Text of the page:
Sunday, 28 June 2015

How widespread are pejoratives?

Although it is only recently that I have browsed and browsed for pejorative terms for soccer and gridiron used by fans of the other sport, an old memory has over the past few weeks made me feel as if there is some sympathy among the soccer- and the gridiron-watching publics for these pejorative words. When I used to look at weekly charts by one Nigel Jones, I recall he said this of Rod Stewart’s ‘You’re in My Heart’:
#7: Rod Stewart — You’re In My Heart
When it entered at number seven, this single looked a sure fire bet to hit the top, but instead it climbed to number three and spent three weeks there. It must have come as some surprise to many young lovers who‘d adopted this song as ‘their song’, when they discovered that it wasn’t about the love of a woman at all, but about Rod’s love of football (the ‘real football’ with a round spherical object, that I refuse to call the ‘S’ word). In hindsight the references such as United, Celtic were obvious as they refer to Rod’s favourite Football clubs (I wonder why he didn‘t mention Brentford though, he was once on their books).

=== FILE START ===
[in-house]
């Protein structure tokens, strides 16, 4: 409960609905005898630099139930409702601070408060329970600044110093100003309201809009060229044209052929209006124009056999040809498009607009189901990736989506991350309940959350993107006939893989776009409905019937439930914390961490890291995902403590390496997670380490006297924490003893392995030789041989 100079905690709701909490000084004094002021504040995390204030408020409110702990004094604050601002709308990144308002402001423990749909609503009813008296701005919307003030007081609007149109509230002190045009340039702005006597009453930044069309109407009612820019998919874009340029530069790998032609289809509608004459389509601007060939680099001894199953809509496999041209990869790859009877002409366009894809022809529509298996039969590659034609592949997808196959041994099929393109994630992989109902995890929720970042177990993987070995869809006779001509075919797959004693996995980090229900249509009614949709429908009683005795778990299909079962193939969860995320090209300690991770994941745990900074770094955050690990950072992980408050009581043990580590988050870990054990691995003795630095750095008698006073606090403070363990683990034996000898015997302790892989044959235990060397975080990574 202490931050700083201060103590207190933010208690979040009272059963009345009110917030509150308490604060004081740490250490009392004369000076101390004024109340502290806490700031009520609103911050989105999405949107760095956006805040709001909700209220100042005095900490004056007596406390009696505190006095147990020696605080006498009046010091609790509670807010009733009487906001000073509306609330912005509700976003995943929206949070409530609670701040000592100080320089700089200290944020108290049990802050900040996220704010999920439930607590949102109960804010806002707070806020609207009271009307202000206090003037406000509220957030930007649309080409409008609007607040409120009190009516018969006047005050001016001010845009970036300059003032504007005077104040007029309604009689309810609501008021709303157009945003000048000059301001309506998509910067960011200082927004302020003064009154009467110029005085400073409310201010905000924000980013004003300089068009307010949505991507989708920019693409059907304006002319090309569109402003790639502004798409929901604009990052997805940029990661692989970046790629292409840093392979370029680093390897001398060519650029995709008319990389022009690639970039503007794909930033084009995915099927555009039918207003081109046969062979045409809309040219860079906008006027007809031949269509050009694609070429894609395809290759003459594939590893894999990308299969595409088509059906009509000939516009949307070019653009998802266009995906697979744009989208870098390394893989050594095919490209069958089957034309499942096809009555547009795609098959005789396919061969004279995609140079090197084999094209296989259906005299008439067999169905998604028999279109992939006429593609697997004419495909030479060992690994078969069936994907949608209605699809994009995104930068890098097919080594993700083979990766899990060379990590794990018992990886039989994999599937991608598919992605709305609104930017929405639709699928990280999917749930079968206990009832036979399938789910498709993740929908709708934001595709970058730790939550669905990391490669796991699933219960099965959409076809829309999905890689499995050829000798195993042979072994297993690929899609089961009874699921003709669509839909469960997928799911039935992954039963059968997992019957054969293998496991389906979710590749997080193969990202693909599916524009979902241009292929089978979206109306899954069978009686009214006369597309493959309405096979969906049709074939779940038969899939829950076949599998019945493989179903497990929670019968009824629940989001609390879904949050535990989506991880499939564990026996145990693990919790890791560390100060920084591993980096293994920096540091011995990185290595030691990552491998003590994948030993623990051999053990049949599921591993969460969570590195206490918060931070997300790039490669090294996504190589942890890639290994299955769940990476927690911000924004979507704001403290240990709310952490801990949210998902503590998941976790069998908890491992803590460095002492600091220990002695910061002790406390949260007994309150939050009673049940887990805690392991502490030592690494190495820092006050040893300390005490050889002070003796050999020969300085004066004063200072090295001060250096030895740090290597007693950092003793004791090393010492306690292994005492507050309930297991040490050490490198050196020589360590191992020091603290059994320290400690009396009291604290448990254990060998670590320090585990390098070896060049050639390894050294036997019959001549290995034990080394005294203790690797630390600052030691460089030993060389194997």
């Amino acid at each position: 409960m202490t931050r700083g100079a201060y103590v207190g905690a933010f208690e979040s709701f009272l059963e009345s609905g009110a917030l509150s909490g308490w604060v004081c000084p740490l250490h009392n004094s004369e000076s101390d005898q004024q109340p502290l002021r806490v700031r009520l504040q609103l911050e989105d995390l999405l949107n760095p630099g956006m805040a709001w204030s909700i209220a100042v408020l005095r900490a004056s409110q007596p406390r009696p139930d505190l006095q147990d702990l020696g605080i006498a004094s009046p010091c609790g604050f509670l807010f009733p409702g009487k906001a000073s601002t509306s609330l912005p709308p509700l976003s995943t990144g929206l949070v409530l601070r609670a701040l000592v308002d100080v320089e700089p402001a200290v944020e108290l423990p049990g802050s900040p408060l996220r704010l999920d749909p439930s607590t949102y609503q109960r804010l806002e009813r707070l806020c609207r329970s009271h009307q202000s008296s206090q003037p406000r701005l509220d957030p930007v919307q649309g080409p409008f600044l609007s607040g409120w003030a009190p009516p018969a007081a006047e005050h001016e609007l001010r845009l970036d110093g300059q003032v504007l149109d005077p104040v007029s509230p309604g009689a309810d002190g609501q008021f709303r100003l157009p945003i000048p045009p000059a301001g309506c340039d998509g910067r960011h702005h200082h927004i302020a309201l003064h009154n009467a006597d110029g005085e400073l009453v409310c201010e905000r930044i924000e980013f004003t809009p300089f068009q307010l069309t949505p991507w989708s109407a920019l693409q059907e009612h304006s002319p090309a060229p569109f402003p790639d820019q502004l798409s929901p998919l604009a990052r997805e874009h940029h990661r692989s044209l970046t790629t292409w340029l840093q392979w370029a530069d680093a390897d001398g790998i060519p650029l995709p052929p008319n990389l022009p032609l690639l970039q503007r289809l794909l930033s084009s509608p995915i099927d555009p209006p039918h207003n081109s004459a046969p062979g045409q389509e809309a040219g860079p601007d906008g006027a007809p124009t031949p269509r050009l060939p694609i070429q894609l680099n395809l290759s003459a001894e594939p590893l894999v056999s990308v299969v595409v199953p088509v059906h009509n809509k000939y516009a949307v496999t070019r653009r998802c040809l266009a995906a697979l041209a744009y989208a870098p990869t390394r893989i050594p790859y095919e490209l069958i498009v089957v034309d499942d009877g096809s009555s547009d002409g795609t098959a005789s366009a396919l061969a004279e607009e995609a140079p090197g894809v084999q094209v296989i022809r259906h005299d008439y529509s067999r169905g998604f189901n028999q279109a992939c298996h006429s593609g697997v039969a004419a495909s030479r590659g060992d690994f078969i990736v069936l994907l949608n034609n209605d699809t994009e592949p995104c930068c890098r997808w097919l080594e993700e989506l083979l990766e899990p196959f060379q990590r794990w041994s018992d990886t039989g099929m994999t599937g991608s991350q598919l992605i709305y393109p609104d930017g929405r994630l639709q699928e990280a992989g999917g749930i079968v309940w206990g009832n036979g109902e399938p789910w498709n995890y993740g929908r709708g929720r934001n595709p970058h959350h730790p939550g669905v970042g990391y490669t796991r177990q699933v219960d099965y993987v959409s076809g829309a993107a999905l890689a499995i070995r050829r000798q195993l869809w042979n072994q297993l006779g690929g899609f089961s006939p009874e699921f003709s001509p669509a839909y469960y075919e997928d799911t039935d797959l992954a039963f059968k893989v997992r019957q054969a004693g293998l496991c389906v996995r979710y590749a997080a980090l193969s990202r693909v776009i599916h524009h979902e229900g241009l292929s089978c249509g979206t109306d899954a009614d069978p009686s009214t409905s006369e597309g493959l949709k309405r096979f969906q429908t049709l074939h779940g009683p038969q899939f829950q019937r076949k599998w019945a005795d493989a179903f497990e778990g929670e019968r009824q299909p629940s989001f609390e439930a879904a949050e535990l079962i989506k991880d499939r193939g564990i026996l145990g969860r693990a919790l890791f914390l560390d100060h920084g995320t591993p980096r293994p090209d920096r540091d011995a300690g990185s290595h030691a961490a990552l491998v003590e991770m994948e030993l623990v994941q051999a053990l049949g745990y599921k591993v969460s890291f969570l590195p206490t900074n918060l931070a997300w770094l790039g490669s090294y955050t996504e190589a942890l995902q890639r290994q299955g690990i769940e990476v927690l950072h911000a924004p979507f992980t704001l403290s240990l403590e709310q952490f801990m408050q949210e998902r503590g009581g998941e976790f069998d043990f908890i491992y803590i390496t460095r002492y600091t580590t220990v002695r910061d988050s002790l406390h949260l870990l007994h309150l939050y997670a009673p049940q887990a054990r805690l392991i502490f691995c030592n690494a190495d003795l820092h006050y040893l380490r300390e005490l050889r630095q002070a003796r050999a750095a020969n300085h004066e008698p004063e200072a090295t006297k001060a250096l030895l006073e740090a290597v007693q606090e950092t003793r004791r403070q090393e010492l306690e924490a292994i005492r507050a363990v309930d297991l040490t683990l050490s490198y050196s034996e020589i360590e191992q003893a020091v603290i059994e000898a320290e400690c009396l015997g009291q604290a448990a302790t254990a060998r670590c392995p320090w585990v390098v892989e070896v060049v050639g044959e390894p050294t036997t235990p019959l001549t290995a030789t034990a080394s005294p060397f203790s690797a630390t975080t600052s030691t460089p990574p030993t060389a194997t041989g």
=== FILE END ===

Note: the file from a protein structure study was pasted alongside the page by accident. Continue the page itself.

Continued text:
When I read this circa 2001, I knew Nigel was contrasting “real football” with gridiron (American football) rather than with Australian Rules (which I mean when saying “football”). I assumed people who called soccer ‘football’ would use the conventional names ‘American football’, ‘Canadian football’ and ‘Australian Rules football’ for other codes, but it does dawn on me that this Nigel Jones might prefer the “h” word – though his writings do not say one way or the other. In fact, there are enough “hash” tags “#handegg” to suggest many Europeans – even those who do not post on forums – would prefer that the word ‘football’ never be used for sports other than soccer.

On the gridiron side, I don’t imagine things are that different – the view that soccer is not a real sport (because of ties and the way players supposedly fake injuries) seems from what evidence I have to be very widespread even in Australia, whose main sports are not as violent as gridiron or ice hockey. The name “football” is a symbol of prestige to both gridiron and soccer fans – something which my background cannot understand – and for this reason I feel abuse would be likely equal on both sides.

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